Take a note: Font and Characters objects are absolutely the same used with Word's Paragraph.

    • One more thing to look at is the Interior object, which allows you to change the color and the pattern of the cell's background:
      // Color index (from the <A href="">index table</A>) for the range/cell;
      Sheet.Range("A1:C4").Interior.ColorIndex = 43;
      Sheet.Range("A1:C4").Interior.Pattern = XlPattern;

      XlPattern can be one of the following:

      Pattern type nameNumeric value
    • The last point of interest is the Borders collection - the four borders of a range of cells. Very useful for formatting tables:

      // Color index (from the <A href="">index table</A>) for the border;
      ActiveWorksheet.Range("B2:D4").Borders.ColorIndex = 43;
      ActiveWorksheet.Range("B2:D4").Borders.LineStyle = XlLineStyle;
      ActiveWorksheet.Range("B2:D4").Borders.Weight = XlBorderWeight;

      XlLineStyle can be one of the following (style names are self-explanatory, I think):

      Line style nameNumeric value

      XlBorderWeight can be one of the following:

      WeightNumeric value

      If you don't wish to change all the borders at a time, you can choose a single border:

      ActiveWorksheet.Range("B2:D4").Borders(XlBordersIndex).LineStyle = 
      ... // etc.

      XlBordersIndex can be one of the following:

      WeightNumeric value
  • Formatting a row/column.

    You can work with entire rows and columns as if they were simple cells:

    // Retrieve the row/column that contains
    // the specified cell or range of cells:
    // rangCol now contains the "B" column.
    var rangCol = Sheet.Range("B2").EntireColumn;
    // rangRow now contains the 2<SUP>nd</SUP> row.
    var rangRow = Sheet.Range("B2").EntireRow;
    // or even:
    // rangCols now contains the "B" and "C" columns.
    var rangCols = Sheet.Range("B2:C4").EntireColumn;
    // rangRows now contains the 2<SUP>nd</SUP>,
    // 3<SUP>rd</SUP> and 4<SUP>th</SUP> rows.
    var rangRows = Sheet.Range("B2:C4").EntireRow;
    // Now do what you wish:
    rangCols.Font.Size = 10;
    ... // etc.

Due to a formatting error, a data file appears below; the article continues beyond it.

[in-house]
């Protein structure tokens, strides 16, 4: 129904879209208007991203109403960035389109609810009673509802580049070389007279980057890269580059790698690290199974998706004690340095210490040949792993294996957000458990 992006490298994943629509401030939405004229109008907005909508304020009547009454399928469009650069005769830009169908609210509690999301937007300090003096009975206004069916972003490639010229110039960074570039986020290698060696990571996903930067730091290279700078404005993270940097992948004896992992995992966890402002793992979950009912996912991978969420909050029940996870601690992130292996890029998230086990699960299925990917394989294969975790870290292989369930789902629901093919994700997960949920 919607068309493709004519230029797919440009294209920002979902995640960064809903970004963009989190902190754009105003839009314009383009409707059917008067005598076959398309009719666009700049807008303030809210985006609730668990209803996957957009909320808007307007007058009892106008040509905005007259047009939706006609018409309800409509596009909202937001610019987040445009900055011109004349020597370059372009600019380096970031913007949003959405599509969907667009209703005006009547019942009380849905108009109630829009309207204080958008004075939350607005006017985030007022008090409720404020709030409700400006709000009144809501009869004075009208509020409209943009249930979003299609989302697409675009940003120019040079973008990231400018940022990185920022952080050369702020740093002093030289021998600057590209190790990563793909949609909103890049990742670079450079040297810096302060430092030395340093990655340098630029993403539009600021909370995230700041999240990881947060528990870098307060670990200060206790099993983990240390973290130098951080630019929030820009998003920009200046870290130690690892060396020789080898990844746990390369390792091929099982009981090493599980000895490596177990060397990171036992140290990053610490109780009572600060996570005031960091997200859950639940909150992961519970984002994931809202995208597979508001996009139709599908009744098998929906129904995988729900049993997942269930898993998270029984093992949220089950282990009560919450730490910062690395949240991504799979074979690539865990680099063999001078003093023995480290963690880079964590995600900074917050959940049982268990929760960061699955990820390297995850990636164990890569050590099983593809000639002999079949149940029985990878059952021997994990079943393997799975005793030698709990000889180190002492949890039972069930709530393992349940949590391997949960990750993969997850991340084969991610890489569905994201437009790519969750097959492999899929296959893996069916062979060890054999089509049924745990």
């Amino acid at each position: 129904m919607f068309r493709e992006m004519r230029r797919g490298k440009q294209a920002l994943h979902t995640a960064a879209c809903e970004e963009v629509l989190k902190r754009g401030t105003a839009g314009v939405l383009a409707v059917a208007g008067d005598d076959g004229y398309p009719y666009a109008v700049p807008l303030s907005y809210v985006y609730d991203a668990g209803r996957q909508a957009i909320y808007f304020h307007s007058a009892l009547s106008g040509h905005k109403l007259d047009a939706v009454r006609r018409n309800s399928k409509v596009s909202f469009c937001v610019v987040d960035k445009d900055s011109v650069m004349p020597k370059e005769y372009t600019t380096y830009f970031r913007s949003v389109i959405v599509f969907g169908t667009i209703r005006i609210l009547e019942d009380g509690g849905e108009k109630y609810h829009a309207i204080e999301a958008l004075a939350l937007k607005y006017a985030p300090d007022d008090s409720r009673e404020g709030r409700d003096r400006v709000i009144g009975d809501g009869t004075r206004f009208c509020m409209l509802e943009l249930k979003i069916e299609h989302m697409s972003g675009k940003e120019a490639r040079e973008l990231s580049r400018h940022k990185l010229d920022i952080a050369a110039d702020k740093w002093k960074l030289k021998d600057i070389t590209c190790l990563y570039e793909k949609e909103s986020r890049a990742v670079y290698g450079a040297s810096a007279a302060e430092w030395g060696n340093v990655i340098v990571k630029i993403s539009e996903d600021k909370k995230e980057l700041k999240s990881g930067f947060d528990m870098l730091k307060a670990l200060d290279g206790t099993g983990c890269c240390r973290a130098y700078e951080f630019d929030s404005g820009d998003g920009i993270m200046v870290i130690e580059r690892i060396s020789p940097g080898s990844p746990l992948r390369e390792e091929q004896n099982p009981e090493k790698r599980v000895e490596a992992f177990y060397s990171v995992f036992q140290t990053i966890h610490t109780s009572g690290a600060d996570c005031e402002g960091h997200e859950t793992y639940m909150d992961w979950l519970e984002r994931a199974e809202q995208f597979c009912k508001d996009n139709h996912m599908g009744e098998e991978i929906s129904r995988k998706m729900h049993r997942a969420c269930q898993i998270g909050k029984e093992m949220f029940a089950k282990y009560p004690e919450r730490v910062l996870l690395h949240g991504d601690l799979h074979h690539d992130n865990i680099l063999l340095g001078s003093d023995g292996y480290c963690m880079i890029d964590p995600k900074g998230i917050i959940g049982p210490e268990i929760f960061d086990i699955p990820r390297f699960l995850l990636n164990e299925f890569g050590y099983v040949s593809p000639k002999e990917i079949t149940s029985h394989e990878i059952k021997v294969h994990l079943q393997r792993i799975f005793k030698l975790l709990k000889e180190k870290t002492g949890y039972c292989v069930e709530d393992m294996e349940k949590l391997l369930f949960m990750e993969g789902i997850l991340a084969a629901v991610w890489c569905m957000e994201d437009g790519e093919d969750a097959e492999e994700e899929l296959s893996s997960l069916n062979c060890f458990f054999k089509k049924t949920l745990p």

• Building charts.

    • Working with charts begins with learning the ChartObjects collection. First, add a new chart object:
      var chartObj = Sheet.ChartObjects.Add(chartLeftPixels, 
                     chartTopPixels, chartWidthPixels, chartHeightPixels);

      For example:

      var rang = Sheet.Range("A1:C10");
      var ch = Sheet.ChartObjects.Add(rang.Left + rang.Width, 
                                      rang.Top, 350, 220);
    • Next, define a type of chart. Excel2000 defines ~50 types, so it's up to your artistic skills to choose the best. Search the Object Browser for the XlChartType enumeration. My favorites are:
      Type nameNumeric valueMeaning
      xlBarClustered57Simple horizontal bar graph
      xlBarStacked58Stacked bar graph - shows the contribution of individual items into overall sum
      xlColumnStacked52Stacked histogram
      xlPie5Pie chart
      xl3DPie-41023D variant of a pie chart
      xlCylinderBarClustered95Nice-looking variant of a bar graph
      xlCylinderBarStacked96Nice-looking variant of a stacked bar graph
      ch.Chart.ChartType = -4120;
    • At last, define a data source for your chart:
      ch.Chart.SetSourceData(dataRange, where);

      DataRange is the range of cells that contains the data for the chart. Where says where the actual chart data is (thus separating data rows and data clusters), and can be either xlColumns (numeric value: 2) or xlRows (numeric value: 1). For example:

      var rang = Sheet.Range("A1:C10");
      ch.Chart.SetSourceData(rang, 2);

      Voila! You made it!

  • Working with the clipboard.

    Controlling the clipboard is as easy as pressing Ctrl-C/Ctrl-V:

    • If you wish to transfer text data to clipboard, use the Copy and Cut methods:

      To send a chart to the clipboard, use the CopyPicture method:

      var ch1 = Sheet.ChartObjects.Add(ch.Left + 
                    ch.Width, ch.Top, 400, 250);
    • The same magic works with the PasteSpecial method:
  • Saving a workbook.

    Time to put your workbook aside:

    var Path = WScript.ScriptFullName;
    Path = Path.substring(0, Path.lastIndexOf("\\"));
    WorkBook.SaveAs(Path + "/charts.xls");
  • Exiting.

    The easiest trick takes you out:


Sample script: formatting a business report

This script creates an Excel spreadsheet, populates it, creates several charts, copies them (via clipboard) to a Word document, and, finally, saves both documents.

// Start a new instance of Microsoft Excel
var ExlApp = new ActiveXObject("Excel.Application");

// Silent-mode:
ExlApp.Visible = false;
ExlApp.DisplayAlerts = false;

var WorkBook = ExlApp.Workbooks.Add();
var Sheet = WorkBook.ActiveSheet;

Sheet.Range("A1").Value = "1.01.2006";
Sheet.Range("A2").Value = "2.01.2006";
Sheet.Range("A3").Value = "3.01.2006";
Sheet.Range("A4").Value = "4.01.2006";
Sheet.Range("A5").Value = "5.01.2006";
Sheet.Range("A6").Value = "6.01.2006";
Sheet.Range("A7").Value = "7.01.2006";
Sheet.Range("A8").Value = "8.01.2006";
Sheet.Range("A9").Value = "9.01.2006";
Sheet.Range("A10").Value = "10.01.2006";

Sheet.Range("B1").Value = 1;
Sheet.Range("B2").Value = 2;